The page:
Whether the daily challenges of living with multiple sclerosis (MS) or the disease process itself is to blame, depression is a widely suffered but little-shared symptom for many patients.
With the untimely passing of comedian Robin Williams, the taboo topic of depression has been brought out of the darkness. Like so many other chronic conditions, MS often goes hand in hand with depression, and researchers are trying to figure out why.
Is It All in Your Head?
A collaborative study led by neurologist Dr. Nancy Sicotte, director of the Multiple Sclerosis Program at Cedars-Sinai Medical Center in Los Angeles, recently found that certain types of depression are caused by changes in the hippocampus. The hippocampus is a small structure located deep inside the brain.
In the study, published in , researchers assessed 109 women with MS for depression and examined their brains using MRI scans. They were able to identify tissue loss in a specific area of the brain that controls mood in those volunteers who had depression.
The researchers discovered that depression appears to be linked to damage in the right side of the hippocampus. The hippocampus is responsible for emotions and the creation and storage of memories.
Learning how the MS disease process can affect mood will help scientists discover more effective ways to treat depression in MS patients.
Living Under a Cloud
While the study results offer hope for better treatments in the future, they provide little consolation for those coping with MS and depression right now.
“I am on 18 medications,” Michelle Kaufman, who was diagnosed with both MS and depression, told Healthline. “I am now on my third MS medication and of course I take medication for depression.”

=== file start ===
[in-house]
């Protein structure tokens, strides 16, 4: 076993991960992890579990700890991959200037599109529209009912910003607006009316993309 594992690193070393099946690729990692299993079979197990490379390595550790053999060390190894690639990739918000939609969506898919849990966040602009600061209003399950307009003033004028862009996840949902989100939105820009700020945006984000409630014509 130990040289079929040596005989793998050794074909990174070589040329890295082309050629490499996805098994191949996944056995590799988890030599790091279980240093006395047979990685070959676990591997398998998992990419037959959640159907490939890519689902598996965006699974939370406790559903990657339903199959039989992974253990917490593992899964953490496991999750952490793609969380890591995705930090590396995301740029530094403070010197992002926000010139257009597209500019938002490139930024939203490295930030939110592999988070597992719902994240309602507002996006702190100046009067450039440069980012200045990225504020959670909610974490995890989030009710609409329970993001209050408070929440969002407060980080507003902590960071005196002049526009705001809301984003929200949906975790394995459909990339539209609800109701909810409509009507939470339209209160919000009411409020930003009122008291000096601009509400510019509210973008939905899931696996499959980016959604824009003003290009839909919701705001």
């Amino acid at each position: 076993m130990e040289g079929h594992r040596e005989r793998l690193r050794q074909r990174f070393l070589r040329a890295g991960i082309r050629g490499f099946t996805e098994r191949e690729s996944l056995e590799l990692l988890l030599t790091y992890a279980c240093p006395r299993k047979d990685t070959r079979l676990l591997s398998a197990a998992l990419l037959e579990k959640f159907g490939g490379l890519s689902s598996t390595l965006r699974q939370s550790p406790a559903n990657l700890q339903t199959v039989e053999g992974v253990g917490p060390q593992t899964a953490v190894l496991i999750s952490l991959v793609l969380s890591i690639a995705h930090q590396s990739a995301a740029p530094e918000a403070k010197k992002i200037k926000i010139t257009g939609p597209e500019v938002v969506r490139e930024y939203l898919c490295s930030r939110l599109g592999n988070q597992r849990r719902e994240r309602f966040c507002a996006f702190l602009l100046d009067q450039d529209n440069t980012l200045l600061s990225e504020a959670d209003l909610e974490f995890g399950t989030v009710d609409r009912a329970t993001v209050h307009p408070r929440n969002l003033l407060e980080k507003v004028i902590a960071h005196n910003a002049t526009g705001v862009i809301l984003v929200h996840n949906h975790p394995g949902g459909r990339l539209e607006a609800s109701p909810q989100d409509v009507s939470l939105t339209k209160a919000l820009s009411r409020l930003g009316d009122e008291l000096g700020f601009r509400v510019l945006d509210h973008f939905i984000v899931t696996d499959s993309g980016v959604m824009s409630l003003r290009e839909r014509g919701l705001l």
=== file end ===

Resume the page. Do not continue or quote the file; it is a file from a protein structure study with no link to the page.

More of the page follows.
Kaufman, a former nurse, was declared disabled last year and yearns for her old life. “I miss work terribly. I miss working with my patients. I miss my friends,” she said. Her illness started interfering with work, resulting in time off, which only complicated matters and made her feel like a burden on her family.
Ashley Furnier agrees that living with both MS and depression can be overwhelming. A mother of three small children, she told Healthline, “It's hard to stay positive when all I want to do is cry some days.”
Neurologists understand that MS and depression can go hand in hand. They are trained to be on the lookout for changes in mood or behavior and to routinely test for any changes during an exam.
Many factors can contribute to depression, explained Dr. Kalina Sanders, a neurologist with University of Florida Health. These include changes in neurotransmitter chemicals and the location of brain lesions, as well as trouble adjusting to life with a chronic illness. Sometimes even the cocktail of medications a person with MS has to take to manage their symptoms can bring on depression.
“As many of the symptoms of depression can overlap with symptoms of MS, I believe the biggest clue is if they lose interest,” Sanders told Healthline. Not caring about things that used to bring them happiness, mood changes, or expressing feelings of worthlessness can all be signs of depression.
To treat depression, “I recommend a combination of antidepressants and psychotherapy,” Sanders said.
Don't Be Afraid to Get Help
Friends and family might not understand that depression is out of a person's control. They cannot just “snap out of it.” Lack of understanding can leave patients feeling frustrated and helpless.
“There still remains a stigma about mental illness,” Sanders said. So patients are often reluctant to share their depression diagnosis.
Indeed, most of the MS patients interviewed by Healthline preferred to remain anonymous. When asked who they had shared their depression diagnosis with, one respondent confided, “I don’t share. You are the first.”
If you are diagnosed with depression, work with your doctor to find a solution. Neither MS nor depression are one-size-fits-all diseases. Finding a treatment that works for you might take some trial and error.
Besides prescription medications, some people have successfully treated depression with talk therapy, meditation, or hypnotherapy.
“I have my good days and bad,” Kaufman confessed. “I used to multitask well and have such an awesome memory and now I think of myself as Dory in ‘Finding Nemo.’ Just keep swimming.”